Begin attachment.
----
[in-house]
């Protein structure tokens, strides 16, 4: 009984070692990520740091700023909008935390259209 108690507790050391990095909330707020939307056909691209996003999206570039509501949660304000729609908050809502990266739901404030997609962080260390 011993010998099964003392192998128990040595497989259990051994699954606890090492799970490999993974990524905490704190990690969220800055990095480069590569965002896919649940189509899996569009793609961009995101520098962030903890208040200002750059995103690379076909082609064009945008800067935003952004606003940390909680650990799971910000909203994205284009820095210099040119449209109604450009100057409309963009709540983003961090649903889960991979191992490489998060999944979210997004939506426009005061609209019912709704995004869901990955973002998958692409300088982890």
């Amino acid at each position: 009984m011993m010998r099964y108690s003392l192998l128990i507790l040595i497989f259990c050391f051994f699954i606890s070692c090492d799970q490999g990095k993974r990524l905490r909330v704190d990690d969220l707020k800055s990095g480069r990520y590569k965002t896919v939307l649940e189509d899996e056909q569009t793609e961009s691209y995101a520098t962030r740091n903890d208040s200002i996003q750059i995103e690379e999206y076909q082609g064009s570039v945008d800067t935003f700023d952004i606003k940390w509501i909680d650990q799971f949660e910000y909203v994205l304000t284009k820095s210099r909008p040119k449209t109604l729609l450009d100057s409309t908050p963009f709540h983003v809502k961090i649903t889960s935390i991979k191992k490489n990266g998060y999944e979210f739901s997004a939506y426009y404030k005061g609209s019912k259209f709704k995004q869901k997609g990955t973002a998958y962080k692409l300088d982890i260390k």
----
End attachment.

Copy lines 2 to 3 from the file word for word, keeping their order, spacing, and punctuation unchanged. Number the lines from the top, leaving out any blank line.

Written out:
């Protein structure tokens, strides 16, 4: 009984070692990520740091700023909008935390259209 108690507790050391990095909330707020939307056909691209996003999206570039509501949660304000729609908050809502990266739901404030997609962080260390 011993010998099964003392192998128990040595497989259990051994699954606890090492799970490999993974990524905490704190990690969220800055990095480069590569965002896919649940189509899996569009793609961009995101520098962030903890208040200002750059995103690379076909082609064009945008800067935003952004606003940390909680650990799971910000909203994205284009820095210099040119449209109604450009100057409309963009709540983003961090649903889960991979191992490489998060999944979210997004939506426009005061609209019912709704995004869901990955973002998958692409300088982890």
């Amino acid at each position: 009984m011993m010998r099964y108690s003392l192998l128990i507790l040595i497989f259990c050391f051994f699954i606890s070692c090492d799970q490999g990095k993974r990524l905490r909330v704190d990690d969220l707020k800055s990095g480069r990520y590569k965002t896919v939307l649940e189509d899996e056909q569009t793609e961009s691209y995101a520098t962030r740091n903890d208040s200002i996003q750059i995103e690379e999206y076909q082609g064009s570039v945008d800067t935003f700023d952004i606003k940390w509501i909680d650990q799971f949660e910000y909203v994205l304000t284009k820095s210099r909008p040119k449209t109604l729609l450009d100057s409309t908050p963009f709540h983003v809502k961090i649903t889960s935390i991979k191992k490489n990266g998060y999944e979210f739901s997004a939506y426009y404030k005061g609209s019912k259209f709704k995004q869901k997609g990955t973002a998958y962080k692409l300088d982890i260390k």